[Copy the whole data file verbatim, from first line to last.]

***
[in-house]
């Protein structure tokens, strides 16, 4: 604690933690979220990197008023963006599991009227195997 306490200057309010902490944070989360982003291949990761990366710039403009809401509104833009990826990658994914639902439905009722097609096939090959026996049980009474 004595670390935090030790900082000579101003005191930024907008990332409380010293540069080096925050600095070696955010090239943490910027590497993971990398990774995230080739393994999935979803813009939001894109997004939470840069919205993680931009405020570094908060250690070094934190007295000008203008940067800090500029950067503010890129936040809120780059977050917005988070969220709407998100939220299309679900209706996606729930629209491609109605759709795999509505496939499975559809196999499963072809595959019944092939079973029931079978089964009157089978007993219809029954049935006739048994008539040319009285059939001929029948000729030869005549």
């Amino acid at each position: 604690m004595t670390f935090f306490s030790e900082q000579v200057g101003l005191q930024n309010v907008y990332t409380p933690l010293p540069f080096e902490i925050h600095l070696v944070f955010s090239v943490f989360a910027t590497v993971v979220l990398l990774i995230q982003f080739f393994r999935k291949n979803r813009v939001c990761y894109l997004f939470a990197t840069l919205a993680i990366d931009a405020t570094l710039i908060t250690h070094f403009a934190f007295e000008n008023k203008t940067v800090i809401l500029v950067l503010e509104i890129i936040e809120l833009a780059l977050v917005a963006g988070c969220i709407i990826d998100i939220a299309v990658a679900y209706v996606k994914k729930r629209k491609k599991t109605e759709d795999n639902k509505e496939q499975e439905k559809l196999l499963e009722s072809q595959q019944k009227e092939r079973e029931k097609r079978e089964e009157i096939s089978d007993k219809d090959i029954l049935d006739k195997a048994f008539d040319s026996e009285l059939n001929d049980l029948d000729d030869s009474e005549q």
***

[in-house]
């Protein structure tokens, strides 16, 4: 604690933690979220990197008023963006599991009227195997 306490200057309010902490944070989360982003291949990761990366710039403009809401509104833009990826990658994914639902439905009722097609096939090959026996049980009474 004595670390935090030790900082000579101003005191930024907008990332409380010293540069080096925050600095070696955010090239943490910027590497993971990398990774995230080739393994999935979803813009939001894109997004939470840069919205993680931009405020570094908060250690070094934190007295000008203008940067800090500029950067503010890129936040809120780059977050917005988070969220709407998100939220299309679900209706996606729930629209491609109605759709795999509505496939499975559809196999499963072809595959019944092939079973029931079978089964009157089978007993219809029954049935006739048994008539040319009285059939001929029948000729030869005549």
């Amino acid at each position: 604690m004595t670390f935090f306490s030790e900082q000579v200057g101003l005191q930024n309010v907008y990332t409380p933690l010293p540069f080096e902490i925050h600095l070696v944070f955010s090239v943490f989360a910027t590497v993971v979220l990398l990774i995230q982003f080739f393994r999935k291949n979803r813009v939001c990761y894109l997004f939470a990197t840069l919205a993680i990366d931009a405020t570094l710039i908060t250690h070094f403009a934190f007295e000008n008023k203008t940067v800090i809401l500029v950067l503010e509104i890129i936040e809120l833009a780059l977050v917005a963006g988070c969220i709407i990826d998100i939220a299309v990658a679900y209706v996606k994914k729930r629209k491609k599991t109605e759709d795999n639902k509505e496939q499975e439905k559809l196999l499963e009722s072809q595959q019944k009227e092939r079973e029931k097609r079978e089964e009157i096939s089978d007993k219809d090959i029954l049935d006739k195997a048994f008539d040319s026996e009285l059939n001929d049980l029948d000729d030869s009474e005549q």